- Expanding a tensor does not allocate new memory, but only creates a new view on the existing tensor where a dimension of size one is expanded to a larger size by setting the stride to 0. Any dimension of size 1 can be expanded to an arbitrary value without allocating new memory.

**Syntax and parameter: **

expand(*size)

**Example 1 :**

if we have a singleton-dimension matrix then we can expand it’s singleton-dimension, using expand()

## Python3

`a ` `=` `torch.tensor([[` `5` `], [` `3` `], [` `8` `], [` `4` `]])` `a.size()` `a.expand(` `4` `, ` `8` `)` |

lool at tensor a,

tensor([[5, 5, 5, 5, 5, 5, 5, 5],

[3, 3, 3, 3, 3, 3, 3, 3],

[8, 8, 8, 8, 8, 8, 8, 8],

[4, 4, 4, 4, 4, 4, 4, 4]])

Initially, a was a matrix that contains a singleton dimension, now using expand() we expanded it’s singleton dimension into 8

**Example 2:**

## Python3

`b ` `=` `torch.tensor([[` `7` `], [` `3` `], [` `4` `]])` `b.size()` `b.expand(` `3` `, ` `-` `1` `)` |

In the above example, we put the second size as -1 which means we don’t want to expand it’s dimension.

**Example 3(common mistake) :**

## Python3

`c ` `=` `torch.tensor([[` `4` `, ` `6` `], [` `9` `, ` `6` `]])` `c.size() ` `# this matrix didn't any singleton dimension` `c.expand(` `2` `, ` `6` `)` |

This throws an error because according to the definition of expand() we have to match one size to the non-singleton dimension but as we have two singleton dimensions so we can’t fulfill the condition. Error….

RuntimeError: The expanded size of the tensor (6) must match the existing size (2) at non-singleton dimension 1. Target sizes: [2, 6]. Tensor sizes: [2, 2]

## Function 4 – index_copy_(dim, index, tensor) ? Tensor

It enables us to copy a tensor into a self tensor in a given index that is defined in index tensor it contains three arguments

- dim
- index tensor to hold indices order
- tensor that we want to copy in our self tensor

**Example 1:**

## Python3

`self_tensor ` `=` `torch.zeros(` `6` `, ` `3` `)` `a` `t ` `=` `torch.tensor([[` `7` `, ` `6` `, ` `9` `], [` `3` `, ` `9` `, ` `1` `], [` `0` `, ` `1` `, ` `9` `]], dtype ` `=` `torch.` `float` `)` `i ` `=` `torch.tensor([` `3` `, ` `1` `, ` `0` `])` `self_tensor.index_copy_(` `0` `, i, t)` |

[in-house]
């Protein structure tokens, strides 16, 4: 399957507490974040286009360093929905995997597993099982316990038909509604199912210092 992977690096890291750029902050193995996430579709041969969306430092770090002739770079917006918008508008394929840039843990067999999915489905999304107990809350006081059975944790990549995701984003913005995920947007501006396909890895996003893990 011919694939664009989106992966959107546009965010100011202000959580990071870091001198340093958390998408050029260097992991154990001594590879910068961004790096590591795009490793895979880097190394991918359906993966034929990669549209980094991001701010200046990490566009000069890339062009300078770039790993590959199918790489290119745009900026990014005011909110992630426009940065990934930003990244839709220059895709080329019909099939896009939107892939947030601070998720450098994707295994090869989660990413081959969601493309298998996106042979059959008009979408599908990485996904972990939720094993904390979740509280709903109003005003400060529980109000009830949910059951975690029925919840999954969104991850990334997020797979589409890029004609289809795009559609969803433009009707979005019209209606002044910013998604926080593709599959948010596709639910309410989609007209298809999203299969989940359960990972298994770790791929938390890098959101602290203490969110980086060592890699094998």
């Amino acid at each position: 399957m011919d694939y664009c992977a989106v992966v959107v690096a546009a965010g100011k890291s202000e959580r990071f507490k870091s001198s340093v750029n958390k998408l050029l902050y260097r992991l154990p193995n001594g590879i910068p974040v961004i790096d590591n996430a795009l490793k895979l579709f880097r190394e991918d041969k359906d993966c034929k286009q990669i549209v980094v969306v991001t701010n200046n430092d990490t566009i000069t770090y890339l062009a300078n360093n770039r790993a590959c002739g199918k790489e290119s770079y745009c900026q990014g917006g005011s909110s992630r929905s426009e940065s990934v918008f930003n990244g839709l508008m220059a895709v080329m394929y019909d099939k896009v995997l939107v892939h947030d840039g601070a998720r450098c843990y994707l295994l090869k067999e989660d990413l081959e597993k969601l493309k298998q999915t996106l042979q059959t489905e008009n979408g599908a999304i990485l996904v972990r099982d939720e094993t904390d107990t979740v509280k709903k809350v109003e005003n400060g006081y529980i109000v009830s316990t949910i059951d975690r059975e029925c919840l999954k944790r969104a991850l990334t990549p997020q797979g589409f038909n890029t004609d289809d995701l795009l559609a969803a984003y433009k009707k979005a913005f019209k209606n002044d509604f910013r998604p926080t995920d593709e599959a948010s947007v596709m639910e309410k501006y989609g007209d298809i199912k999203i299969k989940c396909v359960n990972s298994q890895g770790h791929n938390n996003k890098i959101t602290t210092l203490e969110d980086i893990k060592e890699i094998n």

Now, if you look at the output tensor…

tensor([[0., 1., 9.],

[3., 9., 1.],

[0., 0., 0.],

[7., 6., 9.],

[0., 0., 0.],

[0., 0., 0.]])

In the above example

we copied t tensor into self_tensor with an order that is defined in i tensor

**Example 2:**

## Python3

`a ` `=` `torch.tensor([[` `1` `, ` `8` `], [` `9` `, ` `5` `], [` `1` `, ` `5` `]])` `b ` `=` `torch.tensor([[` `3` `, ` `5` `], [` `9` `, ` `0` `], [` `2` `, ` `2` `]])` `i ` `=` `torch.tensor([` `2` `, ` `1` `, ` `0` `])` `a.index_copy_(` `0` `, i, b)` |

Output tensor:

tensor([[2, 2],

[9, 0],

[3, 5]])

we can perform the same thing of example 1 with two non-zero tensors

**Example 3(common mistake )**

## Python3

`a ` `=` `torch.tensor([[` `8` `, ` `3` `], [` `1` `, ` `0` `]])` `b ` `=` `torch.tensor([[` `3` `, ` `9` `]])` `i ` `=` `torch.tensor([` `1` `])` `a.index_copy(` `1` `, i, b)` |

————————————————————————— RuntimeError

Traceback (most recent call last) <ipython-input-6-fb983dc7560f> in <module>

3 b = torch.tensor([[3, 9]]) 4 i = torch.tensor([1]) —-> 5 a.index_copy(1, i, b) RuntimeError: index_copy_(): Source/destination tensor must have same slice shapes. Destination slice shape: 2 at dimension 1 and source slice shape: 1 at dimension 0.

The above example throws an error because we have tried to give dim = 1

but, dimth element of the index should contain the same no of element as much element our b tensor have.

**Conclusion:** so whenever we need to copy a tensor into a self tensor with a specified order we can use this function

**Reference Links –**